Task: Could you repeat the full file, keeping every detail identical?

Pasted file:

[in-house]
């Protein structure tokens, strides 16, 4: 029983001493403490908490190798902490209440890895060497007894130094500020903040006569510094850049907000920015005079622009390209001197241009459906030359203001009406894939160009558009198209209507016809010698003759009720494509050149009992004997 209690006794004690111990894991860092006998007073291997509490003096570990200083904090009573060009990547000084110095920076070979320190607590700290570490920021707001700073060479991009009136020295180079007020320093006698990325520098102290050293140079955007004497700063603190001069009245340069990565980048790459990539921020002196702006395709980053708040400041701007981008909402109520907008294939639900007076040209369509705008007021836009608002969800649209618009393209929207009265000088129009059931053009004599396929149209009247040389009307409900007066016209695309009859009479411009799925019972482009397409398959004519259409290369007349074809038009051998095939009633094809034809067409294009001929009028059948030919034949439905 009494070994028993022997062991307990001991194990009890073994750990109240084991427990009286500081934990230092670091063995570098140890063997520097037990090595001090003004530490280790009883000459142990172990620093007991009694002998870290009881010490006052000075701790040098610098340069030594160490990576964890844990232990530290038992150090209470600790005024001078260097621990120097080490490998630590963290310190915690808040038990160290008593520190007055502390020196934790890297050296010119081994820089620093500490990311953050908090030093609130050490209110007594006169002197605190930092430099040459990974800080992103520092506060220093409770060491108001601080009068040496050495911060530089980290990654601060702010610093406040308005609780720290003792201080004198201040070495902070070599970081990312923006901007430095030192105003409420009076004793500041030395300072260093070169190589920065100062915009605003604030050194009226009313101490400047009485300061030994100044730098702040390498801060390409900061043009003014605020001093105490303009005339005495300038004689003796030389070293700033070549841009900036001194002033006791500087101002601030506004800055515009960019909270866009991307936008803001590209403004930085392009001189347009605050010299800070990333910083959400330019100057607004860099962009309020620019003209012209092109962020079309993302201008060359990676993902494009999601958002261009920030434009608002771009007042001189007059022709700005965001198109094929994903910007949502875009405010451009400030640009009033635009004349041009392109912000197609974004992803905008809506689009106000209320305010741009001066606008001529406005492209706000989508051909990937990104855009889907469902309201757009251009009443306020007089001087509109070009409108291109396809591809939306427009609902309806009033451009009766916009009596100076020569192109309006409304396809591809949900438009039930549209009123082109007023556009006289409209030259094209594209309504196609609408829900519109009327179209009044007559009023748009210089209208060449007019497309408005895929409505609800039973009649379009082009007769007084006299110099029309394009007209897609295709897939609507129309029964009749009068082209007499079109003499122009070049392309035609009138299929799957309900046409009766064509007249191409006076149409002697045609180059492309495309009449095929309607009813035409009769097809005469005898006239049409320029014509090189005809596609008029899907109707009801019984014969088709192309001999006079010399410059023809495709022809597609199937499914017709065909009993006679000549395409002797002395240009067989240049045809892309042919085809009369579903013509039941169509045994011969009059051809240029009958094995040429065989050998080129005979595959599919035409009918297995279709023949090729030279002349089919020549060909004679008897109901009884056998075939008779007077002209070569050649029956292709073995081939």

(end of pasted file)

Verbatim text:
[in-house]
């Protein structure tokens, strides 16, 4: 029983001493403490908490190798902490209440890895060497007894130094500020903040006569510094850049907000920015005079622009390209001197241009459906030359203001009406894939160009558009198209209507016809010698003759009720494509050149009992004997 209690006794004690111990894991860092006998007073291997509490003096570990200083904090009573060009990547000084110095920076070979320190607590700290570490920021707001700073060479991009009136020295180079007020320093006698990325520098102290050293140079955007004497700063603190001069009245340069990565980048790459990539921020002196702006395709980053708040400041701007981008909402109520907008294939639900007076040209369509705008007021836009608002969800649209618009393209929207009265000088129009059931053009004599396929149209009247040389009307409900007066016209695309009859009479411009799925019972482009397409398959004519259409290369007349074809038009051998095939009633094809034809067409294009001929009028059948030919034949439905 009494070994028993022997062991307990001991194990009890073994750990109240084991427990009286500081934990230092670091063995570098140890063997520097037990090595001090003004530490280790009883000459142990172990620093007991009694002998870290009881010490006052000075701790040098610098340069030594160490990576964890844990232990530290038992150090209470600790005024001078260097621990120097080490490998630590963290310190915690808040038990160290008593520190007055502390020196934790890297050296010119081994820089620093500490990311953050908090030093609130050490209110007594006169002197605190930092430099040459990974800080992103520092506060220093409770060491108001601080009068040496050495911060530089980290990654601060702010610093406040308005609780720290003792201080004198201040070495902070070599970081990312923006901007430095030192105003409420009076004793500041030395300072260093070169190589920065100062915009605003604030050194009226009313101490400047009485300061030994100044730098702040390498801060390409900061043009003014605020001093105490303009005339005495300038004689003796030389070293700033070549841009900036001194002033006791500087101002601030506004800055515009960019909270866009991307936008803001590209403004930085392009001189347009605050010299800070990333910083959400330019100057607004860099962009309020620019003209012209092109962020079309993302201008060359990676993902494009999601958002261009920030434009608002771009007042001189007059022709700005965001198109094929994903910007949502875009405010451009400030640009009033635009004349041009392109912000197609974004992803905008809506689009106000209320305010741009001066606008001529406005492209706000989508051909990937990104855009889907469902309201757009251009009443306020007089001087509109070009409108291109396809591809939306427009609902309806009033451009009766916009009596100076020569192109309006409304396809591809949900438009039930549209009123082109007023556009006289409209030259094209594209309504196609609408829900519109009327179209009044007559009023748009210089209208060449007019497309408005895929409505609800039973009649379009082009007769007084006299110099029309394009007209897609295709897939609507129309029964009749009068082209007499079109003499122009070049392309035609009138299929799957309900046409009766064509007249191409006076149409002697045609180059492309495309009449095929309607009813035409009769097809005469005898006239049409320029014509090189005809596609008029899907109707009801019984014969088709192309001999006079010399410059023809495709022809597609199937499914017709065909009993006679000549395409002797002395240009067989240049045809892309042919085809009369579903013509039941169509045994011969009059051809240029009958094995040429065989050998080129005979595959599919035409009918297995279709023949090729030279002349089919020549060909004679008897109901009884056998075939008779007077002209070569050649029956292709073995081939």